Deuteronomy: they say home is where the heart is…

Cover to Cover

Reading: Deuteronomy 12:1-15:22

Focus: Deuteronomy 12:1-7

…and God’s heart is in us. For Jesus said, “If anyone loves me, he will obey my teaching. My Father will love him, and we will come to him and make our home with him.” (John 14:23) And Paul reminds us that “you yourselves are God’s temple and that God’s Spirit lives in you.” (1 Corinthians 3:16) If such is the case that we are God’s temple—that is, His dwelling place—then should we then be careful of what we fill our hearts, God’s temple—the place where His Spirit dwells, with?

As Moses was instructing the people before heading into Promised Land, he gave them careful warnings about how they were to prepare the land in view of the lives of worship. They were to completely destroy all the places of foreign worship, all the altars, sacred stones, sacred poles, idols and anything connected with the worship of foreign and false gods. God Himself would then elect a sacred place where they would worship and it was there that they would come and worship God. (That place we know as Jerusalem in the land of Judah.)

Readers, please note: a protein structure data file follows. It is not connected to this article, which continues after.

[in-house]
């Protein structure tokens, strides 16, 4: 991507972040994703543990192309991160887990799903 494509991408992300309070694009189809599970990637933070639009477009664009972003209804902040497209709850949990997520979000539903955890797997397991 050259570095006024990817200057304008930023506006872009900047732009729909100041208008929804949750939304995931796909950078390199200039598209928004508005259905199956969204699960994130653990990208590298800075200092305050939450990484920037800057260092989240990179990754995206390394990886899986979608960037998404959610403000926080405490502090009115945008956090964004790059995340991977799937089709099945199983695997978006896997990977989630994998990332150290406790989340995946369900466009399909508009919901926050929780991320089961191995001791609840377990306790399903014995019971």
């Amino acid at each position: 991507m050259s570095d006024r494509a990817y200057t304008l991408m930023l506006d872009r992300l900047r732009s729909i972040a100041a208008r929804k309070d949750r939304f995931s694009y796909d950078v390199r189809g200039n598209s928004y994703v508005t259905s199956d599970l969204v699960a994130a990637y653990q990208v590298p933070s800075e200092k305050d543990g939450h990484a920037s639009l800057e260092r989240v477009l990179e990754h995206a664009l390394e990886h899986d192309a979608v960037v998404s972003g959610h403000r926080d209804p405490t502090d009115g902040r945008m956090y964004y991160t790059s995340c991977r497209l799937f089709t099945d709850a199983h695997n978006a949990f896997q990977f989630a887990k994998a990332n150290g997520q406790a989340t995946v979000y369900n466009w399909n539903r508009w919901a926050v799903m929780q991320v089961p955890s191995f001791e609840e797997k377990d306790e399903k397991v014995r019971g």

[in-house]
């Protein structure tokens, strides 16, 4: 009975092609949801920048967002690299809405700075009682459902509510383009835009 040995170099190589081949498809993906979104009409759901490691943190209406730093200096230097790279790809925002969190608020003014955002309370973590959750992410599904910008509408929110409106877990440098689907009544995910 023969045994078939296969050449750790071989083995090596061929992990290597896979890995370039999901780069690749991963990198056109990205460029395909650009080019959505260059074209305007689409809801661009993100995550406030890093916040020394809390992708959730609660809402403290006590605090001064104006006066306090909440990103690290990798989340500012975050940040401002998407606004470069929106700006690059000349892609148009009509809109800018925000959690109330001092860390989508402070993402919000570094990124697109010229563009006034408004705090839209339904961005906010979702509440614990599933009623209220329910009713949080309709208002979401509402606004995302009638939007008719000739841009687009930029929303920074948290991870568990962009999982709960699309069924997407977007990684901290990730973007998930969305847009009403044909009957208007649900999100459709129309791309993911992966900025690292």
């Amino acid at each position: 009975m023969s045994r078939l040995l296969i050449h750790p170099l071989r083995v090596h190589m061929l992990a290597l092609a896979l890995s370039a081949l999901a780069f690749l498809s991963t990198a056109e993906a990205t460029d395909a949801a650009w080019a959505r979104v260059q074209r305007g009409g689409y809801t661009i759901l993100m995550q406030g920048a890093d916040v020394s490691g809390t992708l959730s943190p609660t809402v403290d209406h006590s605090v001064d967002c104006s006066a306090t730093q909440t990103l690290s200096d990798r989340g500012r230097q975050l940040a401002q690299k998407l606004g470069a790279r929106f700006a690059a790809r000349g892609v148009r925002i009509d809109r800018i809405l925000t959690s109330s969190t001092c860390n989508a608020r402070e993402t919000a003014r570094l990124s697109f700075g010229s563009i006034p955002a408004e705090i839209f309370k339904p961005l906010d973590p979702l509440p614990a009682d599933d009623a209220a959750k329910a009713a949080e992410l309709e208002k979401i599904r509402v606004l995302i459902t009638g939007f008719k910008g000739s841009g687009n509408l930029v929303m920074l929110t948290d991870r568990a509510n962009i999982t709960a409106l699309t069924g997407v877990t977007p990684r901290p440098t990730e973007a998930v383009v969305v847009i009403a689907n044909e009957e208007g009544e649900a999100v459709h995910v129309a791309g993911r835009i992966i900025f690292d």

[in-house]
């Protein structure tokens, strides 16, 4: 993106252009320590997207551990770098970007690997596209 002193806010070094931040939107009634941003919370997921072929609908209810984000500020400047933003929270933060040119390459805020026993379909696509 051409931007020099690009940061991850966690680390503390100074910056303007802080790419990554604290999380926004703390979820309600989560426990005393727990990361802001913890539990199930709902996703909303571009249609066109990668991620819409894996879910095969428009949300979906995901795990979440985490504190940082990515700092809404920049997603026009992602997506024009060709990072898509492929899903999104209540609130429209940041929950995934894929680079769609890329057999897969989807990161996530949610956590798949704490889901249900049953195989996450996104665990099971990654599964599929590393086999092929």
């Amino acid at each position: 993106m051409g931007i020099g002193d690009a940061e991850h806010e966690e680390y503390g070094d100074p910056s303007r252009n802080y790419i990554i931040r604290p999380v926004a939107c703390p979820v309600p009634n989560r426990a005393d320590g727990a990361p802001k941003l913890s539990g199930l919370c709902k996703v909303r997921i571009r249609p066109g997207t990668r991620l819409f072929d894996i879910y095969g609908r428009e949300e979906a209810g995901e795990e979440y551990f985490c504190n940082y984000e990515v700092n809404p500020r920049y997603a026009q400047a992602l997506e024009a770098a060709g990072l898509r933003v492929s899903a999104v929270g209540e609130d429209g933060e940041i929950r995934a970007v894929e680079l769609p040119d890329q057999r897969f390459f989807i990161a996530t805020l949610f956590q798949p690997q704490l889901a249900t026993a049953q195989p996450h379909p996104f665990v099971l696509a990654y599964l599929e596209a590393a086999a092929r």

Then, the question to be asked: If God’s dwelling place in the new age of the Kingdom is now with us, among us, and in our hearts, then how have we prepared it to worship the Most High and Holy God? What sacred idols, treasures and relics remain in our hearts? Have we cleared out this place of worship, so that it may be a place of sacred and holy worship before the Presence of the Almighty? What lies and deceits have we crafted to blind ourselves that those sacred items have little influence in our worship of God?

King David, the great psalmist was all too aware of this issue and he writes a prayer which each one of us should consider:

Who can discern his errors? Forgive my hidden faults. Keep your servant also from wilful sins; may they not rule over me. Then will I be blameless, innocent of great transgression. May the words of my mouth and the meditation of my heart be pleasing in your sight, O LORD, my Rock and my Redeemer. (Psalm 19:12-14)

David was all too aware that his heart was the fountain of worship; that out of his heart he worshipped God. None of us are perfect and David, too, was far from perfect. However, it does not excuse us from repeating the words of this broken and humble man, “May the words of my mouth and the meditations of my heart be pleasing in your sight…” May this be our prayer; to come and understand that worship occurs in every moment of our lives in all that we do; that this, as Paul writes to Romans, is our spiritual act of worship “to offer our bodies as living sacrifices, holy and pleasing to God.” (Romans 12:1)

Next Reading: Deuteronomy 16:1-19:21